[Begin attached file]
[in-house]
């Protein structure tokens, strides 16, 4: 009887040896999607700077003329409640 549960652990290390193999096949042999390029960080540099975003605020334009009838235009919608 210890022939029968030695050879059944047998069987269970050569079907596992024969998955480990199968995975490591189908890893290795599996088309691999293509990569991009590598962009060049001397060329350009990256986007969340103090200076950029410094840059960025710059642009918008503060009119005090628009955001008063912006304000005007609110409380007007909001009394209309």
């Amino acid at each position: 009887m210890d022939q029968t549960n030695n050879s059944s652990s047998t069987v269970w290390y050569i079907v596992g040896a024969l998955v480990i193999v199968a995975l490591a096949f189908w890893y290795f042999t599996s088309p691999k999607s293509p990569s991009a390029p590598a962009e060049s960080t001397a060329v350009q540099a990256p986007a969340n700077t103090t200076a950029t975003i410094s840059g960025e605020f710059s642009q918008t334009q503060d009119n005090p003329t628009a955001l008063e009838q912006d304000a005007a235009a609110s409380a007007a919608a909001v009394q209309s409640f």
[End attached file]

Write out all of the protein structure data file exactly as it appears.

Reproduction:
[in-house]
């Protein structure tokens, strides 16, 4: 009887040896999607700077003329409640 549960652990290390193999096949042999390029960080540099975003605020334009009838235009919608 210890022939029968030695050879059944047998069987269970050569079907596992024969998955480990199968995975490591189908890893290795599996088309691999293509990569991009590598962009060049001397060329350009990256986007969340103090200076950029410094840059960025710059642009918008503060009119005090628009955001008063912006304000005007609110409380007007909001009394209309």
């Amino acid at each position: 009887m210890d022939q029968t549960n030695n050879s059944s652990s047998t069987v269970w290390y050569i079907v596992g040896a024969l998955v480990i193999v199968a995975l490591a096949f189908w890893y290795f042999t599996s088309p691999k999607s293509p990569s991009a390029p590598a962009e060049s960080t001397a060329v350009q540099a990256p986007a969340n700077t103090t200076a950029t975003i410094s840059g960025e605020f710059s642009q918008t334009q503060d009119n005090p003329t628009a955001l008063e009838q912006d304000a005007a235009a609110s409380a007007a919608a909001v009394q209309s409640f």